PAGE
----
Even when I arrived in France, most of the cycling was well away from major roads, with cycle paths adopting the narrow lanes of the French countryside if there wasn’t a disused railway or canal towpath at hand. The French cycling authorities have done a commendable job in recent years in developing their medium- and long-distance cycling routes.

Along with their distinctive – enticing even – names (La Scandibérique, La Vélo Francette, La Route des Grandes Alpes…), each has unique branding, is well signposted and has a wealth of information available online via dedicated websites. The national website, France Vélo Tourisme, is the best place to start your planning.

Aside from the quality of the route itself (no potholes here), there were regular opportunities to pause and eat in the cafes that had moved into the disused railway stations, often having basic bicycle maintenance facilities


La belle France

Cycling south from Dieppe along the Avenue Verte, I thought I had discovered a disused railway line that couldn’t be surpassed in terms of what it provided for the travelling cyclist.

Aside from the quality of the route itself (no potholes here), there were regular opportunities to pause and eat in the cafés that had moved into the disused railway stations, often having basic bicycle maintenance facilities available. Yet the experience would be repeated over and over again as I continued on my long loop around France.

There were several such abandoned railways linking Paris with Mont Saint-Michel, more along the Vélodyssée and, when leaving Bordeaux, I followed the superb Voie Verte Roger Lapébie linking the great city of wine to the Canal de la Garonne some 40km to the south-east.

Many of these disused railway lines have been officially adopted as departmental roads (without cars). This requires the local authorities responsible for them to maintain them to a high standard. If only that were the case nearer to home…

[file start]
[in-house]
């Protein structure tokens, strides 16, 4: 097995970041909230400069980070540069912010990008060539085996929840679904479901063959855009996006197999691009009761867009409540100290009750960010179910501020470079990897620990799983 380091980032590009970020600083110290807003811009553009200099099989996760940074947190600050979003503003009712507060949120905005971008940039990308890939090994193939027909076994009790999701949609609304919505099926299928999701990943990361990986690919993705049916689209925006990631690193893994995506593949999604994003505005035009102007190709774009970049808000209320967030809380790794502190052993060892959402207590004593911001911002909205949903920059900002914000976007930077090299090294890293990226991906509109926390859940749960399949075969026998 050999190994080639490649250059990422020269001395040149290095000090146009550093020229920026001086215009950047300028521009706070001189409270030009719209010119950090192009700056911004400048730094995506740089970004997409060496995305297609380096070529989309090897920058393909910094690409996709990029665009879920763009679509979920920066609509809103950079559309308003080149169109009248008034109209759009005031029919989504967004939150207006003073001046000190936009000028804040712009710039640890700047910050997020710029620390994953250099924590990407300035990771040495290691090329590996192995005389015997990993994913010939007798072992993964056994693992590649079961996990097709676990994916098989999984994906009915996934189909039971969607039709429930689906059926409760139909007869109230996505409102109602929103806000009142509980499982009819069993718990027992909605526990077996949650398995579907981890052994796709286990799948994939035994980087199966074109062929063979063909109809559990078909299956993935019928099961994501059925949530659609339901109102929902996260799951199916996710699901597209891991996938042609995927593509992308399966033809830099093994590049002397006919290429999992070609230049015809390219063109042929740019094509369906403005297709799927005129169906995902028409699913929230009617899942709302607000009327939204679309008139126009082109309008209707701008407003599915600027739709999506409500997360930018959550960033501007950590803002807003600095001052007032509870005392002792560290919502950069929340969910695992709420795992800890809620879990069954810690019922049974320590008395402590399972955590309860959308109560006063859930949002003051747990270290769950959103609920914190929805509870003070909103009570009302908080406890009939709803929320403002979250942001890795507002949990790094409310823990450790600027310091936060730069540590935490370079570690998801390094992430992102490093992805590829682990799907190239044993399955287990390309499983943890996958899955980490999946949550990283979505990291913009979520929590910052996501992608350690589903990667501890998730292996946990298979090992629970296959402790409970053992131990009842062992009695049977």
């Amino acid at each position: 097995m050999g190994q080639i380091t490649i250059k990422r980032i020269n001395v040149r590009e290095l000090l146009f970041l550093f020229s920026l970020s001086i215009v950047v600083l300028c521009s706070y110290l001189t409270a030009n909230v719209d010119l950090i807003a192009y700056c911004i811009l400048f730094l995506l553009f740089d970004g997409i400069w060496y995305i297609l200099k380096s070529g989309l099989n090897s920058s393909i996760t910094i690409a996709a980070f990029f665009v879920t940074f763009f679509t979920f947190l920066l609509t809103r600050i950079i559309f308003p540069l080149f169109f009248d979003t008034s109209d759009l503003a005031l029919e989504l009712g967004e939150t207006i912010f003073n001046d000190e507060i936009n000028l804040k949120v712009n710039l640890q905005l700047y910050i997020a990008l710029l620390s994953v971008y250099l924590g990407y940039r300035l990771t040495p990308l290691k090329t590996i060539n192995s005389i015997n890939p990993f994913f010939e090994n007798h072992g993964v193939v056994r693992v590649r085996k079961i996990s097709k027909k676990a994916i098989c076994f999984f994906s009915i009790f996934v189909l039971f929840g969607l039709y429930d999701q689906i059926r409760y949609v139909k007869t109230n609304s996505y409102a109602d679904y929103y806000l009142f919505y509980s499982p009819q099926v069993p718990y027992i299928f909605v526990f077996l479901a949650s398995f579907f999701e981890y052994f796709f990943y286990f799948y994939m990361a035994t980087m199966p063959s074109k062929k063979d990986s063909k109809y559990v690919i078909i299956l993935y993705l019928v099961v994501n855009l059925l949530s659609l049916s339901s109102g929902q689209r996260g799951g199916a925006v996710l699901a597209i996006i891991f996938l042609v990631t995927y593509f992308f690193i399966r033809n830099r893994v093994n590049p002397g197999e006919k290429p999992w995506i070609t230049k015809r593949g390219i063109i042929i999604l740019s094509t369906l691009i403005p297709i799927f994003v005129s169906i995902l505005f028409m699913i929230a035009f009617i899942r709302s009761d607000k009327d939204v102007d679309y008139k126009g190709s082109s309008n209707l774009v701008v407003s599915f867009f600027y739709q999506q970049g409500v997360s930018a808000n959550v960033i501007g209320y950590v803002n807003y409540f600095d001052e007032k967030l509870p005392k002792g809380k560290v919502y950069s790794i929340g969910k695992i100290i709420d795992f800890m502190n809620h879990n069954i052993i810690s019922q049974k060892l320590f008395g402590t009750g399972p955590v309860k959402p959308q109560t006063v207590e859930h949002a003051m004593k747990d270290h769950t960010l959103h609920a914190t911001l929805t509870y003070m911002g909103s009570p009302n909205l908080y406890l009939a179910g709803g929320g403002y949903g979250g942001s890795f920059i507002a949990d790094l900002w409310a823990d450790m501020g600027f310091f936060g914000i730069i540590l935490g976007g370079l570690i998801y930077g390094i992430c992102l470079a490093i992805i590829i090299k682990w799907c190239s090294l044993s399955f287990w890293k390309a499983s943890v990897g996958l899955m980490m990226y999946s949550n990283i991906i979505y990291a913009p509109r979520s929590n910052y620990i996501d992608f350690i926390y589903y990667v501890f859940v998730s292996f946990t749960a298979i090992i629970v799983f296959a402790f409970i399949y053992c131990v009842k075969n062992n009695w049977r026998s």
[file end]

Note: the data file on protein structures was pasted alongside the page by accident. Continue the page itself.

Combined with the canal towpaths, much of my cycle journey came courtesy of the toil of hardworking navvies of the 17th, 18th and 19th centuries.

Crossing Paris early on in the trip, I did make life difficult for myself by not sticking to the route of the Avenue Verte as I made my way through the city’s suburbs.

It wasn’t easy when the signs had to fight for my attention among all the other urban clutter but I knew my destination was somewhere south and, making use of the compass on my handlebars, eventually arrived at Notre Dame in time to make it to my Warmshowers host’s flat in the nearby Marais district.

He proved to be an excellent host, giving me a guided tour of the 4th arrondissement and fascinating insights into the changing face of his corner of Paris.

I had equally memorable Warmshowers experiences on a co-housing project near Ostend, and with a wonderfully welcoming non-cyclist in Agen (she had stumbled on a lost cyclist in the street a couple of years previously and had been taking them in ever since).

I even attended a birthday party with the extended family of a sprightly 78-year-old in Sierre, Switzerland.

Most nights were, however, spent in the tent and I’m delighted to report that, despite reports to the contrary, the French municipal campsite is alive and kicking.

Famed for their locations near town centres, their facilities and above all their prices, the standout example was the Camping Municipal Champ Passais in the Normandy town of Domfront, which still charges just €4 per night for a cyclist and their tent.

The facilities were about as good as you can get, and the beautiful hilltop town was only a few minutes up the hill.

A red and white tent is pitched in front of a lake. A bike is propped up in front and camping gear is laid out beside it. It's sunset.
Camping near Dangu, France, on the Avenue Verte

Midi problems, maxi climbs

One disappointing section of Le Grand Tour was the Canal du Midi. I’d interviewed Declan Lyons, author of the Canal du Midi Cicerone guide for the Cycling Europe Podcast earlier in 2022, and I was aware that some sections of the towpath were hard going.

In cycling from Toulouse to Sète, I came to the reluctant conclusion that if you really want to travel along the canal, the best thing to do is hire a boat.

It’s a great shame as, in all other respects – the canal itself, its history, the surrounding countryside and nearby towns such as Carcassonne – it’s a wonderful area through which to travel, just not on a bike on the towpath.

It also suffers from being the second half of the Canal des 2 Mers A Vélo, the first part of which is along the superb Canal de la Garonne. The comparison between the two canals is stark.

I had few expectations for the ViaRhôna. At the planning stage it was the part of the journey that simply linked two other places where I wanted to be: the Mediterranean and the Alps. It turned out to be the highlight of the entire trip.

Again, money has been invested into the route and it’s very visible in the quality of the traffic-free sections, often along the river. I lost count of the number of bridges that I crossed but at 8am one morning, under a blue sky and with not another soul in sight, crossing the rebuilt suspension bridge near Rochemaure was a magical experience.